An interview mit Natalja Majluf, director of the Lima Museum of Art, about the challenges and chances for the Humboldt Forum.
Natalia Majluf, you are part of the international network of scientists and museum experts chosen to support the Steering Committee of Humboldt Forum. As there are so many perspectives joined in your group — how do you find common grounds?
There isn’t always agreement on the points discussed, yet there need not be. It is perhaps better that this should be so, because we are an advisory group and the Steering Commitee benefits from the diversity of perspectives. It’s always difficult to discuss and compare things that are produced from within different discursive narratives, different political, and social situations. I personally prefer debating specificities and taking on issues historically, because this allows us to understand the particular social frictions, the conditions and the situations in which objects were produced and assembled. Paying attention to the particulars leads to successful engagement.
The Humboldt Forum faces great expectations given the multiplicity of narratives joined in this one building. What overall narrative do you advice the steering committee to chose?
The Humboldt Forum has such an ambitious proposal, about which there is so much public expectation, that I think the curators face an enormous challenge. This is also a great opportunity. I do believe in the liberty of curators to propose, and those proposals will of course be critically received and questioned. They will generate debates, and this is part of what museums should be in the business of doing. Museums do not need to seek general consensus, because then they become very boring places. In this respect, the Humboldt Forum has been from its inception, and remains a site of great discussion, even before its opening. Yet though a work in progress, there is so much heated debate, such intense dialogue, that it is already a productive space. I have found that there is an extraordinary disposition in the Steering Committee to hear the criticisms and questions being posed. This is what makes the project valid and exciting. I’m quite certain that, if not at its launching, within a very short period of time that potential will materialize in a very concrete and very interesting way. At least that is my hope.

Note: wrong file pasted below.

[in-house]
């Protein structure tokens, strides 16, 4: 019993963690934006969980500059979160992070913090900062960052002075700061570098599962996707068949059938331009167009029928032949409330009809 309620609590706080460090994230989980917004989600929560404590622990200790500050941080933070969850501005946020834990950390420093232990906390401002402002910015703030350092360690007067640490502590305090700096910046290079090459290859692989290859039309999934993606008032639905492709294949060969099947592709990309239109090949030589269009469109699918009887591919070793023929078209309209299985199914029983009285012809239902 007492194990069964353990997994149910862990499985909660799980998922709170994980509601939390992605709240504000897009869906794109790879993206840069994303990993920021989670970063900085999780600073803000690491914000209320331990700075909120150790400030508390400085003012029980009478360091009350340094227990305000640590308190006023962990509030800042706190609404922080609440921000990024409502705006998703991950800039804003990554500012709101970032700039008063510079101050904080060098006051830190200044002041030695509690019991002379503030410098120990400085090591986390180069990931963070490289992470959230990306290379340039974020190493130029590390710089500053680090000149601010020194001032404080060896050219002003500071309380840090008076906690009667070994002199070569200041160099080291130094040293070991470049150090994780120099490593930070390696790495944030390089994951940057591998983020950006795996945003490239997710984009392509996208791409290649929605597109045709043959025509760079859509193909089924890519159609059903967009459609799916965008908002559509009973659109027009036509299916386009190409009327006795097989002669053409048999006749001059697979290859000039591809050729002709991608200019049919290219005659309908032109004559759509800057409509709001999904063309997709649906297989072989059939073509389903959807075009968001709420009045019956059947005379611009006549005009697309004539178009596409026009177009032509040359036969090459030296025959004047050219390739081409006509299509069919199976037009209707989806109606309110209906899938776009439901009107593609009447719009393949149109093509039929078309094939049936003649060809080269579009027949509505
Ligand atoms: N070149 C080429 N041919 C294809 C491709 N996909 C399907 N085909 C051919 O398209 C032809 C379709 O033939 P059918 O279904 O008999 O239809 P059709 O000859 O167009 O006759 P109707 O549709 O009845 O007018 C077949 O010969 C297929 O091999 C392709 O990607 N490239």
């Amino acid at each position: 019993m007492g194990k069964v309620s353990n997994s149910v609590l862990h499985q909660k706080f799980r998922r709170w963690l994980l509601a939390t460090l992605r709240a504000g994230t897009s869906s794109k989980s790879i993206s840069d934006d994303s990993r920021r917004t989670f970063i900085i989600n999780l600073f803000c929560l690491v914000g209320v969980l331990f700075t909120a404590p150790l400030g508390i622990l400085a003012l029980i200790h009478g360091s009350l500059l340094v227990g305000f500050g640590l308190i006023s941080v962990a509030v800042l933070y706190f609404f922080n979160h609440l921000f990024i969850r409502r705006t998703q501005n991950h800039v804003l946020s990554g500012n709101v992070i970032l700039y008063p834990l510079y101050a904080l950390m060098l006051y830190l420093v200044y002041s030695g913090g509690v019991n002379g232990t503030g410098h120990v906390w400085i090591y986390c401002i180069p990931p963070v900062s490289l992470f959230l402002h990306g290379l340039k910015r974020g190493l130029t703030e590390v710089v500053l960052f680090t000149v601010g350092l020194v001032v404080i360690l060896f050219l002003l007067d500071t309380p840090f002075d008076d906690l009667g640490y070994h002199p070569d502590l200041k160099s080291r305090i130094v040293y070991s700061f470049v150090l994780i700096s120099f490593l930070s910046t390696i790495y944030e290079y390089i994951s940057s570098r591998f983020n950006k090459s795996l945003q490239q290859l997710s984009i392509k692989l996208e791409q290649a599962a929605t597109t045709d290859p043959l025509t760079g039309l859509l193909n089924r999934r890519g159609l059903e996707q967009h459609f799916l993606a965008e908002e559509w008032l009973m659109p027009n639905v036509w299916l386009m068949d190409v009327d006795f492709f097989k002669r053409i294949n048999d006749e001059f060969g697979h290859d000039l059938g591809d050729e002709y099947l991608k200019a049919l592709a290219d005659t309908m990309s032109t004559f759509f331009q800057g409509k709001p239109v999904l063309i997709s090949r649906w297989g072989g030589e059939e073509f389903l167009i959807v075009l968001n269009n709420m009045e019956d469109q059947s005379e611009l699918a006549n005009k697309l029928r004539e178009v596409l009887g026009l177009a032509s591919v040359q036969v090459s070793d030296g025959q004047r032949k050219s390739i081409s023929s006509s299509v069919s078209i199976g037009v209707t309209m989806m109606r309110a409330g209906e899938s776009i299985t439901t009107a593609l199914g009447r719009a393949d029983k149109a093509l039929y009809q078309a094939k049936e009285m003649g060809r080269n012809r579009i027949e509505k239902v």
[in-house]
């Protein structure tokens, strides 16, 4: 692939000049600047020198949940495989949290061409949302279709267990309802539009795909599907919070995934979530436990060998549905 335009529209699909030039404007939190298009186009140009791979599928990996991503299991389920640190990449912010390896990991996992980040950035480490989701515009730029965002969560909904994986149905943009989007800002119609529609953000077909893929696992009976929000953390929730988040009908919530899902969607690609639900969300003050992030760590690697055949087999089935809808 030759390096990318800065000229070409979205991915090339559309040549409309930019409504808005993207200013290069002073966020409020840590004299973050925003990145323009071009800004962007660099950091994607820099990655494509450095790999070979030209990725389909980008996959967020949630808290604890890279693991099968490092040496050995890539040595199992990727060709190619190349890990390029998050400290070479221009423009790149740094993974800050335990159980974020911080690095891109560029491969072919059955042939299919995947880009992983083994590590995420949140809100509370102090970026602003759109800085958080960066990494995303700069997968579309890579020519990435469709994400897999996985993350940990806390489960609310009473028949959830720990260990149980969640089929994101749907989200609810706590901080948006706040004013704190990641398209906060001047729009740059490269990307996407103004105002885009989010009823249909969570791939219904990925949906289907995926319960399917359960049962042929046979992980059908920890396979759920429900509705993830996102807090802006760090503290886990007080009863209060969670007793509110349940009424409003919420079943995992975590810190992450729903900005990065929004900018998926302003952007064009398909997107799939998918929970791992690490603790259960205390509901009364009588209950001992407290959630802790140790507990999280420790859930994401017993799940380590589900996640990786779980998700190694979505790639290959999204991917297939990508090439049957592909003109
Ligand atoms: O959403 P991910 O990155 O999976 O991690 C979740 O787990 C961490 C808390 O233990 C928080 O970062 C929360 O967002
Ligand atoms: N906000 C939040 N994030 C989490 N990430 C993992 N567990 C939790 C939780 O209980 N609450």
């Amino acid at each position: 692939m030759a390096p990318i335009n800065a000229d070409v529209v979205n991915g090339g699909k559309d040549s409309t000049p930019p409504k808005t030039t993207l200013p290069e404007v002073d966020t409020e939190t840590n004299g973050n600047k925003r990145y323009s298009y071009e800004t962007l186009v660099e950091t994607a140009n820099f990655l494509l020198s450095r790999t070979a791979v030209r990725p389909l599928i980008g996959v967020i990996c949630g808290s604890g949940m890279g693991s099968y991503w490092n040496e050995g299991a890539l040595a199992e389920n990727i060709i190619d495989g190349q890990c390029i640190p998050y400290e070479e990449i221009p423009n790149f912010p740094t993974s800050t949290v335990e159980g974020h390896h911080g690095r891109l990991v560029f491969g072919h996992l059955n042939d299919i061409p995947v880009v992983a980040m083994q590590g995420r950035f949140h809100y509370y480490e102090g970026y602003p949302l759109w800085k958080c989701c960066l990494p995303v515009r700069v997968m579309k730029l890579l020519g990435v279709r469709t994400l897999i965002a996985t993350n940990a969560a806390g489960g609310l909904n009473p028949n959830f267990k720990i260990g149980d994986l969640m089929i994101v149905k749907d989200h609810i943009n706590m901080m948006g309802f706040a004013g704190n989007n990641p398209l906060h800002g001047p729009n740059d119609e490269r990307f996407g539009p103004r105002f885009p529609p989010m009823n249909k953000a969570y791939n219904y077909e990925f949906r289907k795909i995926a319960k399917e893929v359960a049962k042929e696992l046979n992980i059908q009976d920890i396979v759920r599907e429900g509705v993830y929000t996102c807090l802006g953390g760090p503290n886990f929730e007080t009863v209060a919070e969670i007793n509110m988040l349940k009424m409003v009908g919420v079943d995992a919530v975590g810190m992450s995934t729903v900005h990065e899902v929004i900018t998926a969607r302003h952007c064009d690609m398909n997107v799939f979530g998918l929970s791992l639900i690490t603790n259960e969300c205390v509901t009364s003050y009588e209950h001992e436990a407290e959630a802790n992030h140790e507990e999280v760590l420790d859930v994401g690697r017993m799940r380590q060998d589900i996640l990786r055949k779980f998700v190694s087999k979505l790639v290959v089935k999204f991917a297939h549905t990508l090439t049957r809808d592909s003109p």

One of the challenges is whom to address in Humboldt Forum: Local public, native communities, international experts? As with your work in Peru you are very experienced with opening up museum spaces — what would you recommend?
Berlin is already an international capital, it has a very diverse population, and there is an opportunity there. But what I think has not been adequately exploited yet is that in a museum we continue to be bound to national or local communities. I’m a big advocate of the local character of museums, yet that is never an obstacle for the kind of international engagement that is necessary for a project like this. The Humboldt Forum can develop new models of collaboration and exchange. Not just by bringing things to Berlin, but by sharing things, finding ways of cooperating in a world that is very asymmetrical, and where politics and logistics tend to work against equal conditions for any sort of dialogue. I think that there are a great number of opportunities for all sorts of exchange, for working together with universities, museums, and communities all over the world. This is where the Humboldt Forum could make the biggest difference. And if there is a real effort put into making this happen, it will have a tremendous impact for the museum world.
Alexander von Humboldt is one of the key figures of the future project — and still quite a hero in southern and middle America. What makes him so special, even today?
Humboldt is a symbol of a curiosity of mind, willingness to learn and a critical attitude. I think that he is an excellent symbol for a project that needs to open, curious and critical.
Natalia Majluf is an art historian from Peru. As director of the Lima Museum of Art she aims to bring the cultural legacy of her country to all social groups. For Majluf, the museum has a duty to educate, and is essential for young people’s development.
The interview was conducted by Christina Tilmann.